ancient coins

Happy and Healthy 2015

Happy and Healthy 2015

I am so happy this year that I cannot help but want to wish the same for Love of History followers. Let us face it, some of you have been following this blog unfailingly for the past 5 years. As I am getting ready to take it to the next level, I would like to thank you for your support and eager readership. Without the encouraging comments and interesting discussions I would not have been able to keep at it for so long. So, enjoy the new articles and posts I will be uploading from time to time a... »

The power of the Roman state in the cities of Northern Turkey. The coin evidence

The power of the Roman state in the cities of Northern Turkey. The coin evidence

Pontus and Paflagonian Coinage in the Late Republic and the Early Empire Already before the annexation of northern Asia Minor by the Romans, the cities of Pontus (around 12 of them) produced their own bronze currencies, which circulated throughout the region. Most of the types on these coins include Mithridatic connotations based on the association of the royal line with the God Dionysus. During the period immediately before the Roman annexation (85-65 BC), we observe a profusion of 12 different... »

Happy New Old Life!

Happy New Old Life!

  Christmas is time for deep reflection on the past and happy thoughts for the future. At least for me! I always use the free time to understand better what I achieved so far, and what I would like to target in the future. For some disturbing reason, this year I decided to return to the past! As a historian, it would seem to be the obvious choice for many. And yet, it is not the obvious choice for me. For the past year I was dealing almost exclusively with innovative companies. In a sense, ... »

Teaching Ancient Coins: A Ray of Hope

Following my latest post on the problems of teaching numismatics, I thought I should offer also some hope. The first solution that springs to mind is to “Teach the Teachers”. Most ancient Historians and Classicists refrain from using coins in the classroom for paedagogical purposes. There are several reasons for this: 1) They have never been formally taught numismatists; therefore they do not know the potential of such a study, 2) They do not understand the theory of monetary economics, 3) They ... »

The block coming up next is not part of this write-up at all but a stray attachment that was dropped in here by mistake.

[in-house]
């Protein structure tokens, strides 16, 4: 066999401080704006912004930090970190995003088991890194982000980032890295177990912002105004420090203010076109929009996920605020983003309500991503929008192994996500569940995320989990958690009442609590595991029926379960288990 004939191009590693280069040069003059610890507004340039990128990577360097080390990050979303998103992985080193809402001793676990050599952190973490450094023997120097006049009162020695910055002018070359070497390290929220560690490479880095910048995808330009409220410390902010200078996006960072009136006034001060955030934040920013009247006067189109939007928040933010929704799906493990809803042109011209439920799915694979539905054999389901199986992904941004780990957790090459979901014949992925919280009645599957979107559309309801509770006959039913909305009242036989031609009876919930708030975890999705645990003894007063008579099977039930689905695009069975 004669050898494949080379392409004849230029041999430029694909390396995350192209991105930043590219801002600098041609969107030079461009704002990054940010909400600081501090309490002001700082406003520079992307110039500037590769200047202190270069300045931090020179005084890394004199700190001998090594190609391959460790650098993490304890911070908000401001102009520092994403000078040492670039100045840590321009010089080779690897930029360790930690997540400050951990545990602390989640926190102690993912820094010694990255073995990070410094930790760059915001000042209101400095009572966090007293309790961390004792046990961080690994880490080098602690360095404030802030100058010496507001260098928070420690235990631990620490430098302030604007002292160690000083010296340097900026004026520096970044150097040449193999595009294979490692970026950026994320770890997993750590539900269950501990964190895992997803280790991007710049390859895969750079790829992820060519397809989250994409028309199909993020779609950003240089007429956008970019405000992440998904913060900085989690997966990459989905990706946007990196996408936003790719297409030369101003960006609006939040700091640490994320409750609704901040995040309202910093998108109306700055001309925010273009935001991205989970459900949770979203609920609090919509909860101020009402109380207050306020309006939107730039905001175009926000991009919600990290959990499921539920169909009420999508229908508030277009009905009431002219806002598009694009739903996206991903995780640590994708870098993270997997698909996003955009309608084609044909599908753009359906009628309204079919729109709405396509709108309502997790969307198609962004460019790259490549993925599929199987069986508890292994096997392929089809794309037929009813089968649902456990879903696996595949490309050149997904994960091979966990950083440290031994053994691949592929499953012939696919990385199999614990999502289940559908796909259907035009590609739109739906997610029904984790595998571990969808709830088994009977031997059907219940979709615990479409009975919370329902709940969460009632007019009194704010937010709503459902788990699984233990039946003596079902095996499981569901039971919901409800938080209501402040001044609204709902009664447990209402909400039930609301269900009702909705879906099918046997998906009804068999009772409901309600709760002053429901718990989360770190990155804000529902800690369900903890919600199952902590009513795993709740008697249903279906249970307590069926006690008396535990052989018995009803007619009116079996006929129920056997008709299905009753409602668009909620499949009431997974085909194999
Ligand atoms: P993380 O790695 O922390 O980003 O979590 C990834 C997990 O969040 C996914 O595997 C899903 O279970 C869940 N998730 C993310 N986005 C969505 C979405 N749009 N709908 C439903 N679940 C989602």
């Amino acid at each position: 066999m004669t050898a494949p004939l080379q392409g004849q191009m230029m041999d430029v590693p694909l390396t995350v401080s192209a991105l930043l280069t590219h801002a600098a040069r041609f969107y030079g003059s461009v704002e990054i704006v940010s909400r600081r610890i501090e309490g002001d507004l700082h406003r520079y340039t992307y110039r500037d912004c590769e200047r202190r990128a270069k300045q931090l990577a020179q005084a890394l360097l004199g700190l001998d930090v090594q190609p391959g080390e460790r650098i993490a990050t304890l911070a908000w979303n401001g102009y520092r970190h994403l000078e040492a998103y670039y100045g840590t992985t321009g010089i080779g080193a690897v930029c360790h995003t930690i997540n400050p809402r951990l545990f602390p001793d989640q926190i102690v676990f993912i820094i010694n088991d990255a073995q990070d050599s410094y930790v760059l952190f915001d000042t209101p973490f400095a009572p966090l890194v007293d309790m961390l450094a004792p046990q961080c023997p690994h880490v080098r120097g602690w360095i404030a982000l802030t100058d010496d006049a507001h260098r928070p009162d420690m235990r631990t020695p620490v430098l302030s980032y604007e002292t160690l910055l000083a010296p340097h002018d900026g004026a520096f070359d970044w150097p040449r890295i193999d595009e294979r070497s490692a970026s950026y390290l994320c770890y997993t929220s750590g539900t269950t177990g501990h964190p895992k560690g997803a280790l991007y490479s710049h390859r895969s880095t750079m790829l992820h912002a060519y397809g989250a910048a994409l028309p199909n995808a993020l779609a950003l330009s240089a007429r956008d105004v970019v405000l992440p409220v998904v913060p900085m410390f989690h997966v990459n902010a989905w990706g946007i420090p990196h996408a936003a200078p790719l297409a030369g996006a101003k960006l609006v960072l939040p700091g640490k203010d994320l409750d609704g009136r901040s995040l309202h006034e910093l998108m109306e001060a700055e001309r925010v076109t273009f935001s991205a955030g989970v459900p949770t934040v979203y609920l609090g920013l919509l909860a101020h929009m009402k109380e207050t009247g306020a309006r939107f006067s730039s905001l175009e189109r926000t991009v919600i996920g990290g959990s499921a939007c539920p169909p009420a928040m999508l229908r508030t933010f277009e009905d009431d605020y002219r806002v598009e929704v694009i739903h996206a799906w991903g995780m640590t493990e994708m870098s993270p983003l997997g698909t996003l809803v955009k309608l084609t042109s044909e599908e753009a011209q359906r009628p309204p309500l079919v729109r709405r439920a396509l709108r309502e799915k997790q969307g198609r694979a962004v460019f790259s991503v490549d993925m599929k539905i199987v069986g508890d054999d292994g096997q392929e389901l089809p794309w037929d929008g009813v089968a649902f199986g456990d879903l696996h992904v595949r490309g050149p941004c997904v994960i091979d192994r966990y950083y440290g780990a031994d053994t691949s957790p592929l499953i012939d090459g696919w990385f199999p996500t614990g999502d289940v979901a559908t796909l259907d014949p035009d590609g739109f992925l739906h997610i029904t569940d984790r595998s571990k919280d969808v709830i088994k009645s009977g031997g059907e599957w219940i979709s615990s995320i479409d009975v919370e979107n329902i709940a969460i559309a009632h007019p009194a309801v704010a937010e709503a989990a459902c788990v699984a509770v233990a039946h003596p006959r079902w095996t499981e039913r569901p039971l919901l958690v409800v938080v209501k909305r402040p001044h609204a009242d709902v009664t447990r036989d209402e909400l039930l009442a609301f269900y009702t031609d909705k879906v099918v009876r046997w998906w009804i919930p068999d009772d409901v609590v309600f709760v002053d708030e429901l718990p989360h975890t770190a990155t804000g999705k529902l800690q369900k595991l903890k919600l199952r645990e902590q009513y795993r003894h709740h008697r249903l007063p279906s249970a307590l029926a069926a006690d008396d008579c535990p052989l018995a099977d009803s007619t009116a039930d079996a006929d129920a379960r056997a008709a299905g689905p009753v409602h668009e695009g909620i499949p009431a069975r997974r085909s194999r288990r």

Teaching Ancient Coins: Identifying the Problems

Back in the old days, in order to master the discipline, the students had to have a strong background in a) Classical Archaeology, specifically Greco-roman sculpture and architecture, b) Basic knowledge of statistical analysis, c) Theory of Economic History and d) Political Theory. As far as I know, none of our British students have such a background. This is not a typically British characteristic. In fact, our colleagues in Frankfurt, where the subject is taught regularly, informed me that thes... »

No more Abbreviations, please!

Have you ever been able to take a glimpse of a numismatic catalogue? It is the apotheosis of Abbreviations in ancient history. Each line has so many abbreviations that you need a second book to decipher them. I find it very difficult to understand the symbolism behind every small cluster of letters and I suppose that the non-experts are getting increasingly more frustrated. So why are they so popular? According to my fellow numismatists, it saves space on the page. Less pages mean less bulky boo... »